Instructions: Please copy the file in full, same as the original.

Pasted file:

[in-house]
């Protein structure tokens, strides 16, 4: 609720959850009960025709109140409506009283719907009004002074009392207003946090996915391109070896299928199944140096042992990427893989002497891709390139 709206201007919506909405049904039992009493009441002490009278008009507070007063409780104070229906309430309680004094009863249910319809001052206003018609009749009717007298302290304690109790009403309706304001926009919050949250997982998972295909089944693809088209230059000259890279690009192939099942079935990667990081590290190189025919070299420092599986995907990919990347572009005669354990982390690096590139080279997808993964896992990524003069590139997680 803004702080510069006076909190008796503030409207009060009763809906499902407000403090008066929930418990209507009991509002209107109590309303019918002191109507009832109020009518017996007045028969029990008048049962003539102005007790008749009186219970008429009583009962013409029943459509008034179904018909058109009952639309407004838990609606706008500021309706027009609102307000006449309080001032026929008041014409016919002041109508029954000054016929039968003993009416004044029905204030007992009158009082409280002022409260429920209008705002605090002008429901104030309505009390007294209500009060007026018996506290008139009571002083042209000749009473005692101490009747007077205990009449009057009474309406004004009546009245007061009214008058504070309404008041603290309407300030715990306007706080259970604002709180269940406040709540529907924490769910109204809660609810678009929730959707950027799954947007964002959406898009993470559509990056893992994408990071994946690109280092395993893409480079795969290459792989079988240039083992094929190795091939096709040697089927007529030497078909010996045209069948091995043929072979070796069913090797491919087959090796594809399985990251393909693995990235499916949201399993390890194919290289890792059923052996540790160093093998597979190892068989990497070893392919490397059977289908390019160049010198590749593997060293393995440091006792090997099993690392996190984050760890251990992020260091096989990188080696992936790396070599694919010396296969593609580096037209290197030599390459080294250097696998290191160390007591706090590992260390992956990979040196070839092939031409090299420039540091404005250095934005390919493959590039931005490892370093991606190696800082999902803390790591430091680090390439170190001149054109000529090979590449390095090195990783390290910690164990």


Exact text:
[in-house]
């Protein structure tokens, strides 16, 4: 609720959850009960025709109140409506009283719907009004002074009392207003946090996915391109070896299928199944140096042992990427893989002497891709390139 709206201007919506909405049904039992009493009441002490009278008009507070007063409780104070229906309430309680004094009863249910319809001052206003018609009749009717007298302290304690109790009403309706304001926009919050949250997982998972295909089944693809088209230059000259890279690009192939099942079935990667990081590290190189025919070299420092599986995907990919990347572009005669354990982390690096590139080279997808993964896992990524003069590139997680 803004702080510069006076909190008796503030409207009060009763809906499902407000403090008066929930418990209507009991509002209107109590309303019918002191109507009832109020009518017996007045028969029990008048049962003539102005007790008749009186219970008429009583009962013409029943459509008034179904018909058109009952639309407004838990609606706008500021309706027009609102307000006449309080001032026929008041014409016919002041109508029954000054016929039968003993009416004044029905204030007992009158009082409280002022409260429920209008705002605090002008429901104030309505009390007294209500009060007026018996506290008139009571002083042209000749009473005692101490009747007077205990009449009057009474309406004004009546009245007061009214008058504070309404008041603290309407300030715990306007706080259970604002709180269940406040709540529907924490769910109204809660609810678009929730959707950027799954947007964002959406898009993470559509990056893992994408990071994946690109280092395993893409480079795969290459792989079988240039083992094929190795091939096709040697089927007529030497078909010996045209069948091995043929072979070796069913090797491919087959090796594809399985990251393909693995990235499916949201399993390890194919290289890792059923052996540790160093093998597979190892068989990497070893392919490397059977289908390019160049010198590749593997060293393995440091006792090997099993690392996190984050760890251990992020260091096989990188080696992936790396070599694919010396296969593609580096037209290197030599390459080294250097696998290191160390007591706090590992260390992956990979040196070839092939031409090299420039540091404005250095934005390919493959590039931005490892370093991606190696800082999902803390790591430091680090390439170190001149054109000529090979590449390095090195990783390290910690164990």